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Our holdings include hundreds of glass and film negatives/transparencies that we've scanned ourselves; in addition, many other photos on this site were extracted from reference images (high-resolution tiffs) in the Library of Congress research archive. (To query the database click here.) They are adjusted, restored and reworked by your webmaster in accordance with his aesthetic sensibilities before being downsized and turned into the jpegs you see here. All of these images (including "derivative works") are protected by copyright laws of the United States and other jurisdictions and may not be sold, reproduced or otherwise used for commercial purposes without permission.

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[REV 25-NOV-2014]

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Main Street Station: 1905

Main Street Station: 1905

Richmond, Virginia, circa 1905. "Main Street Station." The clock tower will be familiar to travelers on I-95 where it pokes up over the elevated portion of expressway downtown. Detroit Publishing glass negative. View full size.

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View from I-95

So cool to see this in all its original glory. This is one of my favorite landmarks when traveling on I-95.

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The only three-level mainline railroad crossing in the United States is just off the west end of the station. They've actually put in a little park to make it a little nicer to visit. That's also down by the Tredegar Iron Works Museum, which has one of the few (if not the only) statues of Abraham Lincoln in the former Confederate States.

Clock Tower!

It was always a landmark when we drove from MD to NC to visit my dad's family. We usually don't go that way any more, so I don't see it too often.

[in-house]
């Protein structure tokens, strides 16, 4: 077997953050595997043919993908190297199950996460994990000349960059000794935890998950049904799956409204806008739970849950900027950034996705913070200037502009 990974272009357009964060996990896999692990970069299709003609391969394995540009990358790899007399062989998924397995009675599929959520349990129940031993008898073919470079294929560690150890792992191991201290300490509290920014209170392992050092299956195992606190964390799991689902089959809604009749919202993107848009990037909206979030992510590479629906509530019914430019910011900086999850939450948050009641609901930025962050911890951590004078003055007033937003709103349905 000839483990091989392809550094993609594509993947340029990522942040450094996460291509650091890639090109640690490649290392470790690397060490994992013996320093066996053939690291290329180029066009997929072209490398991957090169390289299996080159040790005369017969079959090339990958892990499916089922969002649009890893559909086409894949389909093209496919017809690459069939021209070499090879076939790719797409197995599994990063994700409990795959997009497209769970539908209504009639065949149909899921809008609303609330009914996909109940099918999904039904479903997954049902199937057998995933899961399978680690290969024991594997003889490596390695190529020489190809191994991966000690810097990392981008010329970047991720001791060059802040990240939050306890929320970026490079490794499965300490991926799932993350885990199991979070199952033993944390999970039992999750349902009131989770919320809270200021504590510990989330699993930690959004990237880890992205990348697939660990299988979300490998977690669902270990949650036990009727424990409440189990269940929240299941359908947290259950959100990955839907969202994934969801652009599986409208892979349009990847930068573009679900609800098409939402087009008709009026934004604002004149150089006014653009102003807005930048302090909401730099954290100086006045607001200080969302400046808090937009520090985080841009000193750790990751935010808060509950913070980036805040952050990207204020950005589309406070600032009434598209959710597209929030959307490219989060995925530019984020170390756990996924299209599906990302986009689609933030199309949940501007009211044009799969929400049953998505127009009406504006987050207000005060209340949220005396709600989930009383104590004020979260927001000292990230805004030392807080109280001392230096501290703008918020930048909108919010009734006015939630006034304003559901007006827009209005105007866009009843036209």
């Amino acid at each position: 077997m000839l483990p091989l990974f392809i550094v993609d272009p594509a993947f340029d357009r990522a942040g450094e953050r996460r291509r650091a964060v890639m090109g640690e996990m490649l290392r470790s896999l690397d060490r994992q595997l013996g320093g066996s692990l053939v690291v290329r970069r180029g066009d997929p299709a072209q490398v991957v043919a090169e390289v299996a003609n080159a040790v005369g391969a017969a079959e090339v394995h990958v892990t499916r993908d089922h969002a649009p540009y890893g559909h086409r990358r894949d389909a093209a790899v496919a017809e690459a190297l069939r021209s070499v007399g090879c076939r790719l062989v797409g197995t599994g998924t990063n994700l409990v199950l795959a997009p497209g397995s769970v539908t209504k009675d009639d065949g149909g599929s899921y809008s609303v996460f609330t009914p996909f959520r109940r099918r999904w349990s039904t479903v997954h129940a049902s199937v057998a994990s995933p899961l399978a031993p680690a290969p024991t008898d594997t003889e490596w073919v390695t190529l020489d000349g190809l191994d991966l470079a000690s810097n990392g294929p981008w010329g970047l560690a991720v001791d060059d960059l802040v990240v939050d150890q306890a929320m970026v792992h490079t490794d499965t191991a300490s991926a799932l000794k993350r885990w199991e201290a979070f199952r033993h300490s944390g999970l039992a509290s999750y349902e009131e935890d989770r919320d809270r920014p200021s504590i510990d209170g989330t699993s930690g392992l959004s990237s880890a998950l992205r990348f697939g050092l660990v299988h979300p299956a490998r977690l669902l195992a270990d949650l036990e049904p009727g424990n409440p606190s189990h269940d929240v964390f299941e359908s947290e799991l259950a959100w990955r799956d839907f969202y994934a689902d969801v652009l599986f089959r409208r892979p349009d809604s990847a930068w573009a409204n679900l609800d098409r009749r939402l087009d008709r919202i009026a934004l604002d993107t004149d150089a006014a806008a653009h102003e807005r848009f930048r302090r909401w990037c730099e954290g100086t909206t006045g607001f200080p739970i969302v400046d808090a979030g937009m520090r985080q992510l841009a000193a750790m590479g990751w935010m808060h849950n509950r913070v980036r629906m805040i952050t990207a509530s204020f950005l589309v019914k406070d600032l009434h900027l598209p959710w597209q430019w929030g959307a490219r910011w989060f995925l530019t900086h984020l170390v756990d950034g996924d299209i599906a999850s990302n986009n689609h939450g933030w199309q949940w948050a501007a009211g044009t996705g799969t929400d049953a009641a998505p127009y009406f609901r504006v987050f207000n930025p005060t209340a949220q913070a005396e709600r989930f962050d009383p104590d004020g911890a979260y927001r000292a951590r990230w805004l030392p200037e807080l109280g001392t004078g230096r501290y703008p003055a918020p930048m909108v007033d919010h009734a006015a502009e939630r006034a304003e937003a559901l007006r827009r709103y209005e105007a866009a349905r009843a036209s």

Train Shed

The open train shed was closed in on the sides and end after the station was no longer used as a railroad station. It served for a while as an (unsuccessful) shopping mall and later office space for (I think) either the city or state government. The main terminal is now used as a station again for trains between Richmond and the Norfolk area.

You are right, it is almost buried in the midst of I-95 and its various ramps. Too bad!

Blocked View

This is truly a magnificent building to see. I wish the planners of I-95 could have found an alternate location through this area.

No Motorized Vehicles

Not a motorized vehicle in sight. Compare it to pictures we have seen of Detroit and other large cities in the same period.

All Aboard!

Love this clock tower with all the ornate work. Also, interesting is the elevated tracks at the loading and unloading platforms.

SHORPY OLD PHOTO ARCHIVE | History in HD is a vintage photo archive featuring thousands of high-definition images from the 1850s to 1960s. (Available as fine-art prints from the Shorpy Archive.) The site is named after Shorpy Higginbotham, a teenage coal miner who lived 100 years ago.

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